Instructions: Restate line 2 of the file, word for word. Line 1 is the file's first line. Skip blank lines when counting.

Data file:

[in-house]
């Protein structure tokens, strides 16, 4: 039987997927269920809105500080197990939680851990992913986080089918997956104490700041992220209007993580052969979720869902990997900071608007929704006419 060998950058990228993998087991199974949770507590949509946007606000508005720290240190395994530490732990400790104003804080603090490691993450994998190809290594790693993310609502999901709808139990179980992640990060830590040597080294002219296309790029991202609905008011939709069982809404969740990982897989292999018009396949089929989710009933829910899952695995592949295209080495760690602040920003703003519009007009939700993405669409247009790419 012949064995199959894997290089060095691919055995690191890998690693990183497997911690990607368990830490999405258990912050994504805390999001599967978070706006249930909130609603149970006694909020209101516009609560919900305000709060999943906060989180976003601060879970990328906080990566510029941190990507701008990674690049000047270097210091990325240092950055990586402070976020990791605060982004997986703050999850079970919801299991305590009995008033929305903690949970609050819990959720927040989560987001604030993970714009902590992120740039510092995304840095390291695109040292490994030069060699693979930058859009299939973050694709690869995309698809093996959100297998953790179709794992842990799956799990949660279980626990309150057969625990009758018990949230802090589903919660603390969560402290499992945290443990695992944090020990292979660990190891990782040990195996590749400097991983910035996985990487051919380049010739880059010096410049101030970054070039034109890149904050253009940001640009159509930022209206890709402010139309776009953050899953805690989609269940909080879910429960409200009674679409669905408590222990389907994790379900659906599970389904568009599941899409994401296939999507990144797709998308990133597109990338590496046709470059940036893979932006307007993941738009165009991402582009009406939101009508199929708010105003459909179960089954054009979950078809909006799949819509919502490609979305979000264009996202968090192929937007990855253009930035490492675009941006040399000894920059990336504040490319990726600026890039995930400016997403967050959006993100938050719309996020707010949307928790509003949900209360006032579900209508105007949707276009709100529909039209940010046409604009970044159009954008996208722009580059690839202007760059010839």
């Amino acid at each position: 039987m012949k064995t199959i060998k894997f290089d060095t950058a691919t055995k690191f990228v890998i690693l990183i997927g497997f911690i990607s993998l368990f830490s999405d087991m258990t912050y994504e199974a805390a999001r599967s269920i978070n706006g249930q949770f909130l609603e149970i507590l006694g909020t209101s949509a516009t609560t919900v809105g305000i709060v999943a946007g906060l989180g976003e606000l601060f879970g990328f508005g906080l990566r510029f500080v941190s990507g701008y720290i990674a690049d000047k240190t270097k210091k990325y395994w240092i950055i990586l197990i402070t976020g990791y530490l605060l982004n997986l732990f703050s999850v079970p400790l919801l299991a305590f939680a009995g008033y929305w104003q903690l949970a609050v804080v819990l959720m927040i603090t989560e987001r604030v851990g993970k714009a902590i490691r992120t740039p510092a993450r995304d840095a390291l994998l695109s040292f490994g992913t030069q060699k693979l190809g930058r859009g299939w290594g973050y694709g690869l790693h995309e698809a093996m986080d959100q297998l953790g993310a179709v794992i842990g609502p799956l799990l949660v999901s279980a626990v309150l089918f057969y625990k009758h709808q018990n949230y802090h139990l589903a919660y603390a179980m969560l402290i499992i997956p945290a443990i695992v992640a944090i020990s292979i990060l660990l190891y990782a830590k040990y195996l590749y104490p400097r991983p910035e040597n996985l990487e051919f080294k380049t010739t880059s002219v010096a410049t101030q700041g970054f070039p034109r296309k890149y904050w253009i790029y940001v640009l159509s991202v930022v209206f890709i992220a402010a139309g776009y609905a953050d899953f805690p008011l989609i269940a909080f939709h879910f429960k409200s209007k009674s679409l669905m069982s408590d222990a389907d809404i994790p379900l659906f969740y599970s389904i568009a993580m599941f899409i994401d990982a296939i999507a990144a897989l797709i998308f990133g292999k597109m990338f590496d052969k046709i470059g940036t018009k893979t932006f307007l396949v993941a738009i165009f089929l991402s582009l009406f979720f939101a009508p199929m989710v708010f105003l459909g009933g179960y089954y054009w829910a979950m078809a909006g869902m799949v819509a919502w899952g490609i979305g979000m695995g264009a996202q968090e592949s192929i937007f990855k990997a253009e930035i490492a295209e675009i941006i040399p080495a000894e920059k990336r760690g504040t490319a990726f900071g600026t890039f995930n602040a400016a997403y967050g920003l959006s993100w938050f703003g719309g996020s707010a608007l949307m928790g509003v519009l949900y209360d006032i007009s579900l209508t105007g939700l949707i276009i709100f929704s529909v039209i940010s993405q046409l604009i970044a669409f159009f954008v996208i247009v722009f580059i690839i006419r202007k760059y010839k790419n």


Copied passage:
């Protein structure tokens, strides 16, 4: 039987997927269920809105500080197990939680851990992913986080089918997956104490700041992220209007993580052969979720869902990997900071608007929704006419 060998950058990228993998087991199974949770507590949509946007606000508005720290240190395994530490732990400790104003804080603090490691993450994998190809290594790693993310609502999901709808139990179980992640990060830590040597080294002219296309790029991202609905008011939709069982809404969740990982897989292999018009396949089929989710009933829910899952695995592949295209080495760690602040920003703003519009007009939700993405669409247009790419 012949064995199959894997290089060095691919055995690191890998690693990183497997911690990607368990830490999405258990912050994504805390999001599967978070706006249930909130609603149970006694909020209101516009609560919900305000709060999943906060989180976003601060879970990328906080990566510029941190990507701008990674690049000047270097210091990325240092950055990586402070976020990791605060982004997986703050999850079970919801299991305590009995008033929305903690949970609050819990959720927040989560987001604030993970714009902590992120740039510092995304840095390291695109040292490994030069060699693979930058859009299939973050694709690869995309698809093996959100297998953790179709794992842990799956799990949660279980626990309150057969625990009758018990949230802090589903919660603390969560402290499992945290443990695992944090020990292979660990190891990782040990195996590749400097991983910035996985990487051919380049010739880059010096410049101030970054070039034109890149904050253009940001640009159509930022209206890709402010139309776009953050899953805690989609269940909080879910429960409200009674679409669905408590222990389907994790379900659906599970389904568009599941899409994401296939999507990144797709998308990133597109990338590496046709470059940036893979932006307007993941738009165009991402582009009406939101009508199929708010105003459909179960089954054009979950078809909006799949819509919502490609979305979000264009996202968090192929937007990855253009930035490492675009941006040399000894920059990336504040490319990726600026890039995930400016997403967050959006993100938050719309996020707010949307928790509003949900209360006032579900209508105007949707276009709100529909039209940010046409604009970044159009954008996208722009580059690839202007760059010839």